The cost impact figures discussed above are based on assumptions that no operator has yet accomplished any of the proposed requirements of this AD action, and that no operator would accomplish those actions in the future if this AD were not adopted. The cost impact figures discussed in AD rulemaking actions represent only the time necessary to perform the specific actions actually required by the AD. These figures typically do not include incidental costs, such as the time required to gain access and close up, planning time, or time necessitated by other administrative actions.
The regulations proposed herein would not have a substantial direct effect on the States, on the relationship between the national Government and the States, or on the distribution of power and responsibilities among the various levels of government. Therefore, it is determined that this proposal would not have federalism implications under Executive Order 13132.
For the reasons discussed above, I certify that this proposed regulation (1) is not a “significant regulatory action” under Executive Order 12866; (2) is not a “significant rule” under the DOT Regulatory Policies and Procedures (44 FR 11034, February 26, 1979); and (3) if promulgated, will not have a significant economic impact, positive or negative, on a substantial number of small entities under the criteria of the Regulatory Flexibility Act. A copy of the draft regulatory evaluation prepared for this action is contained in the Rules Docket. A copy of it may be obtained by contacting the Rules Docket at the location provided under the caption ADDRESSES.Start List of Subjects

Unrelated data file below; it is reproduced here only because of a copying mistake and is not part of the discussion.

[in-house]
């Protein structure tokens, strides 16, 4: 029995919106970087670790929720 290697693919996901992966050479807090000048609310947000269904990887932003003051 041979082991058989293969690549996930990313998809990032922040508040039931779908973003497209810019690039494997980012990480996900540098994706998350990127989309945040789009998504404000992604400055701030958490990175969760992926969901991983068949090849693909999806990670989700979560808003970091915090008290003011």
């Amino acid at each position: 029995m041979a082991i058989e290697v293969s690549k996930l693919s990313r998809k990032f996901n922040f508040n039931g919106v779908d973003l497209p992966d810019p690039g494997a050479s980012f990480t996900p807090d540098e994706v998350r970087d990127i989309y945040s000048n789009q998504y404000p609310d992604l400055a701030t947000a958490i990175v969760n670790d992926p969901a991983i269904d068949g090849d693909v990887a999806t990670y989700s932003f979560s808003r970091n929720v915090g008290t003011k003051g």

List of Subjects in 14 CFR Part 39End List of Subjects
The Proposed Amendment
Accordingly, pursuant to the authority delegated to me by the Administrator, the Federal Aviation Administration proposes to amend part 39 of the Federal Aviation Regulations (14 CFR part 39) as follows:Start Part
PART 39—AIRWORTHINESS DIRECTIVES
1. The authority citation for part 39 continues to read as follows:
2. Section 39.13 is amended by adding the following new airworthiness directive:
Fairchild Dornier GMBH: Docket 2002-NM-60-AD.
Applicability: Model 328-100 series airplanes having serial numbers 3005 through 3119 inclusive, and Model 328-300 series airplanes having serial numbers 3105 through 3200 inclusive; certificated in any category.
Compliance: Required as indicated, unless accomplished previously.
To prevent failure of the nose landing gear (NLG) or main landing gear (MLG) due to corroded or missing bolts, which could cause loss of connection pins, and consequent collapse of the landing gear during ground maneuvers or upon landing, accomplish the following:
Service Bulletin Reference
(a) The term “service bulletin,” as used in this AD, means the Accomplishment Instructions of the following service bulletins, as applicable:
(1) For Model 328-100 series airplanes: Dornier Service Bulletin SB-328-32-414, dated December 3, 2001.
(2) For Model 328-300 series airplanes: Dornier Service Bulletin SB-328J-32-147, dated December 3, 2001.
Inspection of Bolt Placement